August 12, 2019

Duckworth Demands Trump Administration Explain Decision to Deny Citizenship Interview to U.S. Marine Veteran

Duckworth: “This lack of clarity deprives Veterans of a fair chance for citizenship and further delays the naturalization process.”

 

 

[WASHINGTON, D.C.] — U.S. Senator and combat Veteran Tammy Duckworth (D-IL) wrote to the U.S. Department of Homeland Security (DHS) and U.S. Department of State demanding that a deported U.S. Marine Veteran be allowed to re-enter the country to attend his citizenship interview. Her demand comes after public reports that a deported Marine Veteran, Roman Sabal, was denied entry at the border, causing him to miss his citizenship interview and remain separated from his family in the United States. Duckworth’s letter also requests the Departments of Homeland Security and State provide information regarding the specific guidelines the agencies use in admitting deported Veterans for citizenship interviews.

 

“This lack of clarity deprives Veterans of a fair chance for citizenship and further delays the naturalization process,” Duckworth writes. “Missing a citizenship interview can add several months to the process – an unnecessary delay that can be avoided with appropriate Federal guidance. Media outlets indicate that there are numerous Veterans with citizenship cases who will likely face significant challenges to enter the United States for their naturalization interview.

 

“Unfortunately, the current policy is ambiguous and complex,” the letter continues. “Given that a Veteran who served honorably in the U.S. Armed Forces is currently stuck at the San Ysidro Port of Entry, we urge you to take immediate action to ensure he can attend his naturalization interview.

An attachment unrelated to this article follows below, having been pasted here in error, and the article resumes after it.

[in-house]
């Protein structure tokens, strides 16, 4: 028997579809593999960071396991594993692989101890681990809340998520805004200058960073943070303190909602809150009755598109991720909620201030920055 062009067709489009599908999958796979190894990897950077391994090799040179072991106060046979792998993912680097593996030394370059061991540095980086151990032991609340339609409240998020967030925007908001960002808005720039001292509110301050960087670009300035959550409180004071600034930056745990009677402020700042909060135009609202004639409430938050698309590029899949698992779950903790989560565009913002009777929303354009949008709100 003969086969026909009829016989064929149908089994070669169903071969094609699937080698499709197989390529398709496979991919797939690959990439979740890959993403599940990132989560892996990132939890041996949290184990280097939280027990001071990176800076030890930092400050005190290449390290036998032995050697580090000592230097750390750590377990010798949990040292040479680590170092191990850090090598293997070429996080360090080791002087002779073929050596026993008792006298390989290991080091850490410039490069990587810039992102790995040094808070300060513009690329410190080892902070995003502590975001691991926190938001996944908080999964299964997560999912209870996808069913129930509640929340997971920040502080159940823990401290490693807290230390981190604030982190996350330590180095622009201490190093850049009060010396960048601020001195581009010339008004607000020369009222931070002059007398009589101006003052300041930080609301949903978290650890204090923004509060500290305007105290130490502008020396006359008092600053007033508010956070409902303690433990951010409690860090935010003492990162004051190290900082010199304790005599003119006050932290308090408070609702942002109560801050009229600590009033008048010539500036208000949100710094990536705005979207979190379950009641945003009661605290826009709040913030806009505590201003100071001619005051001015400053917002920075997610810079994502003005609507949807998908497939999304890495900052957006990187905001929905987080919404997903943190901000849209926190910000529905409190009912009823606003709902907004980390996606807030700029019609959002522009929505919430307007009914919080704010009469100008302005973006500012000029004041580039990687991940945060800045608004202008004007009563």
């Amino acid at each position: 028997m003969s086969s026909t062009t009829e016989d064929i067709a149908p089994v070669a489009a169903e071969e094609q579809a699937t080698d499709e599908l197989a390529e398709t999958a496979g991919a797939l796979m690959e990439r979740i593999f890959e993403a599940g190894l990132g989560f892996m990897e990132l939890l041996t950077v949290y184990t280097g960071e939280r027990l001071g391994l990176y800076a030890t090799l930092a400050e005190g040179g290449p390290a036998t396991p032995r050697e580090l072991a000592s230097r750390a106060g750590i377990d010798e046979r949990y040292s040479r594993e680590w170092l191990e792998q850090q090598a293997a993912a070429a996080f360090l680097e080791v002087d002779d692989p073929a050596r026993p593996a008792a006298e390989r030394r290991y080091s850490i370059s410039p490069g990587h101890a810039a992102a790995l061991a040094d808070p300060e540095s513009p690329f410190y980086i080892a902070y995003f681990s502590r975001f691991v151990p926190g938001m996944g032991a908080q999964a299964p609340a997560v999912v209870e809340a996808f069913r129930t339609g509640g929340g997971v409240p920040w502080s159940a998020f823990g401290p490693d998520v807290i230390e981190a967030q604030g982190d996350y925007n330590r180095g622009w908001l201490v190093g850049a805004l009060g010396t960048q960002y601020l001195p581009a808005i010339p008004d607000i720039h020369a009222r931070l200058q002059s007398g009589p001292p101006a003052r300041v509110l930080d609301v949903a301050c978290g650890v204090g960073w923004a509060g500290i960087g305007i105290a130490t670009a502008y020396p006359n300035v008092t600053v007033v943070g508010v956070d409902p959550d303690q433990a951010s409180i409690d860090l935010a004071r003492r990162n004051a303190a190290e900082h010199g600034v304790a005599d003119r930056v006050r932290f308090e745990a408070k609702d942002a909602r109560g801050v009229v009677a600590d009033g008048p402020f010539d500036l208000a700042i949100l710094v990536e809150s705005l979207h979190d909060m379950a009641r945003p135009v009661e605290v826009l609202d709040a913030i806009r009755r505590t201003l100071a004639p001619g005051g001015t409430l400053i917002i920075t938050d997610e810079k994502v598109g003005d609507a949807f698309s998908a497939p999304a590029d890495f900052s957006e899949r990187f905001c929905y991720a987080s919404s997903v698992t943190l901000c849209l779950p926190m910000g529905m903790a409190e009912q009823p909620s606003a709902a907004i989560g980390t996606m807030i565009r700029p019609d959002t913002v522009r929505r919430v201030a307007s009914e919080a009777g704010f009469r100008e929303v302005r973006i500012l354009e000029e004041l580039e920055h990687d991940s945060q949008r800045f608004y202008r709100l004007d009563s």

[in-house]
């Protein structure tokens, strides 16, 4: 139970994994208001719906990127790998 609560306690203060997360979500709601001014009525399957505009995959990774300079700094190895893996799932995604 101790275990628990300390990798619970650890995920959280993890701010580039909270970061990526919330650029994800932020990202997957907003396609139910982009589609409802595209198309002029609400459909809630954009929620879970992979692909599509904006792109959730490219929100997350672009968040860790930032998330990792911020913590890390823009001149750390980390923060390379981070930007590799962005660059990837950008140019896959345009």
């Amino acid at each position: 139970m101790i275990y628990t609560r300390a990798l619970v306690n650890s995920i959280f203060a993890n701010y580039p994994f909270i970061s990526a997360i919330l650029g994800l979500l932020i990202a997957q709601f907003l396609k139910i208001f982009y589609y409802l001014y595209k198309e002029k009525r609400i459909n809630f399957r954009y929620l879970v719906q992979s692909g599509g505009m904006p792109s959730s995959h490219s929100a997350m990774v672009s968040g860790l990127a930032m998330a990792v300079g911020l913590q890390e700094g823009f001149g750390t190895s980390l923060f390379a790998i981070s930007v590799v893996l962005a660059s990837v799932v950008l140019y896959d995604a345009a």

Duckworth has been a leader in opposing the Trump Administration’s efforts to deport Veterans and military families. In a recent interview with NBC Nightly News with Lester Holt, Duckworth spoke out against the Trump Administration’s reported plans to end protections against the deportation of military families – including the spouses, parents and children of active-duty Servicemembers. Last month, she led 21 Senate Democrats in demanding the Trump administration restore protections for military families immediately. Earlier this year, Duckworth introduced the Veterans Visa and Protection Act, which would ban the deportation of Veterans, create a VISA program for Veterans who have already been deported and provide them assistance to become U.S. Citizens.

 

A full copy of the letter is available online here and below.

 

August 8, 2019

 

 

VIA ELECTRONIC DELIVERY

 

The Honorable Kevin McAleenan                                         The Honorable Michael Pompeo

Acting Secretary                                                                     Secretary of State

U.S. Department of Homeland Security                                 U.S. Department of State

2801 Nebraska Avenue NW                                                   2201 C Street NW

Washington, DC 20528                                                          Washington, DC 20300

 

Dear Acting Secretary McAleenan and Secretary Pompeo:

 

I write to request further information on the administration’s policy to permit deported Veterans entry into the United States to attend their citizenship interview with U.S. Citizenship and Immigration Services (USCIS). Public reports indicate that a Marine Veteran was recently denied entry causing him to miss his scheduled citizenship appointment. The reporting also cites that the U.S. Department of Homeland Security (DHS) and U.S. Department of State could not agree on which agency was responsible for granting the Veteran’s request for entry.